Rangoon Division Has Highest Crime Rate in Burma
By Khin Oo Tha 18 August 2016
RANGOON — Rangoon Division has the highest crime rate among all of Burma’s states and divisions, according to the Ministry of Home Affairs.
Rangoon had 345 reported major crimes from January until the end of July; Irrawaddy Division had the second highest amount with 296, home affairs deputy minister Maj-Gen Aung Soe told the Lower House of Parliament on Wednesday.
The deputy minister said the country’s police force was understaffed, in response to Pandaung Constituency lawmaker Khin Hnin Thit’s proposal to focus government efforts on reducing nationwide crime.
Divisions see higher crime statistics than states because they are more densely populated and the police forces in these areas are understaffed and overworked, said the major-general.
The Rangoon Division Police Force carried out its 100-day plan from May 1 to August 8, during which time the region saw 140 major crimes and almost 4,000 minor crimes, Rangoon Division police major Hla Wai told the Irrawaddy.
Major crimes, as defined by the police force, include murder, rape, robbery, burglary, mugging and kidnapping.
“During the short-term [three month] crime crackdown in 2015, we saw 99 major crimes, and during the 2016 plan, we saw 140. Child rape cases accounted for the majority,” said Hla Wai.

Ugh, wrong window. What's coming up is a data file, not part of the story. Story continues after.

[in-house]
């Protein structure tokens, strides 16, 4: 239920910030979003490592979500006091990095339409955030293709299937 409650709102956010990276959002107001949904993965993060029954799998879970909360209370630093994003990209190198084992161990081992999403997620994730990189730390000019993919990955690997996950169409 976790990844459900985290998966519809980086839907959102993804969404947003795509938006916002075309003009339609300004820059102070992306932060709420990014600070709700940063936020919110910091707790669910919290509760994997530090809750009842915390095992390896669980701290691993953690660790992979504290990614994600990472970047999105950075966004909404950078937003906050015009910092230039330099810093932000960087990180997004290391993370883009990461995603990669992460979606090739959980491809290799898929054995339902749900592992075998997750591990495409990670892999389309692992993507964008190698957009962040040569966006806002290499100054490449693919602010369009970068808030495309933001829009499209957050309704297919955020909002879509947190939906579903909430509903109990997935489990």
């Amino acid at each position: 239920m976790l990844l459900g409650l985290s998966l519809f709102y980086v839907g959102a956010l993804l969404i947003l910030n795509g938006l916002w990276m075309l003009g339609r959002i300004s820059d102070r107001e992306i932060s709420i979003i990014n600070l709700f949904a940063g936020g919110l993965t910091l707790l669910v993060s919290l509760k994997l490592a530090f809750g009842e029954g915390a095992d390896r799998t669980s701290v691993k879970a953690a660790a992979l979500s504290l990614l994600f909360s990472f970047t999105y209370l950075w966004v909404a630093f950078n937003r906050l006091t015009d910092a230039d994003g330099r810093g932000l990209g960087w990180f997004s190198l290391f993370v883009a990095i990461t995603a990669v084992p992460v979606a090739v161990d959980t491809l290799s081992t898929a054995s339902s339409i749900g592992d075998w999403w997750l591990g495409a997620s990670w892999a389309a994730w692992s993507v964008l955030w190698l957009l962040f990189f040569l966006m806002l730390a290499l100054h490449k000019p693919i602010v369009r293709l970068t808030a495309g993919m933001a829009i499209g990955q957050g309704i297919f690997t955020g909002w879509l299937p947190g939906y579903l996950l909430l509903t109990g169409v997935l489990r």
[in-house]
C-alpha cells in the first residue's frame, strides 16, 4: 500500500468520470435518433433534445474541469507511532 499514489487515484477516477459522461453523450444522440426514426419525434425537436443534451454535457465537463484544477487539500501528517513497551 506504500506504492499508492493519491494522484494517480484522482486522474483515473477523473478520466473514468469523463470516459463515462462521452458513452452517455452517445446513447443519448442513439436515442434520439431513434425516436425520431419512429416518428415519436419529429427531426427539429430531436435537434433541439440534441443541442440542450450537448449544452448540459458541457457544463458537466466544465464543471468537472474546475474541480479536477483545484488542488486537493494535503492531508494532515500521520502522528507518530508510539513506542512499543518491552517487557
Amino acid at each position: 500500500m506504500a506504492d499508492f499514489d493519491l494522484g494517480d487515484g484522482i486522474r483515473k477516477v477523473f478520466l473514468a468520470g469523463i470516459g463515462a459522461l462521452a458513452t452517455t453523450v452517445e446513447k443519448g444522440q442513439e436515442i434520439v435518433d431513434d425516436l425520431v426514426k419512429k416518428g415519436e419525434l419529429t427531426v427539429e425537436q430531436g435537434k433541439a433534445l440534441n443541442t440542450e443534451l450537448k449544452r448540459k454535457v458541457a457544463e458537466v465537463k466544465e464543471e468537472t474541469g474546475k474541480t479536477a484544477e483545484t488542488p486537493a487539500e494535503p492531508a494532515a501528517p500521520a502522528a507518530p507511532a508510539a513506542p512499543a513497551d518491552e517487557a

But crime rates in Rangoon seem to be declining, according to the monthly figures. There were 50 major crimes in May, 46 in June and 31 in July—mostly rapes, but also murder, robbery, kidnapping and burglary.
Previously, people under 14 were regarded as minors in Burma’s legal system. The age of consent has recently been changed to 16, which accounts for the increase in child rape cases, said the police major. He also attributed it to parental negligence and the easy accessibility of alcohol.
The police force said it achieved some success in its 100-day plan, which ran as a pilot project in South Dagon, Hlinetharyar, Kamayut and Thanlyin townships. The plan is currently running in eight additional townships.
According to international standards, the average ratio of residents to police should be about 400-1, but in Burma it is 1,200-1. Those forces are directly working on crime reduction and enforcing rule of law, said Maj-Gen Aung Soe.
Sixteen lawmakers debated Khin Hnin Thit’s proposal during two Lower House sessions. Lawmakers accept that the police force is understaffed, but some still blame the police force for the poor performance in cracking down on crime.
The home affairs deputy minister asked the Lower House to put the proposal on record and Parliament voted to do so.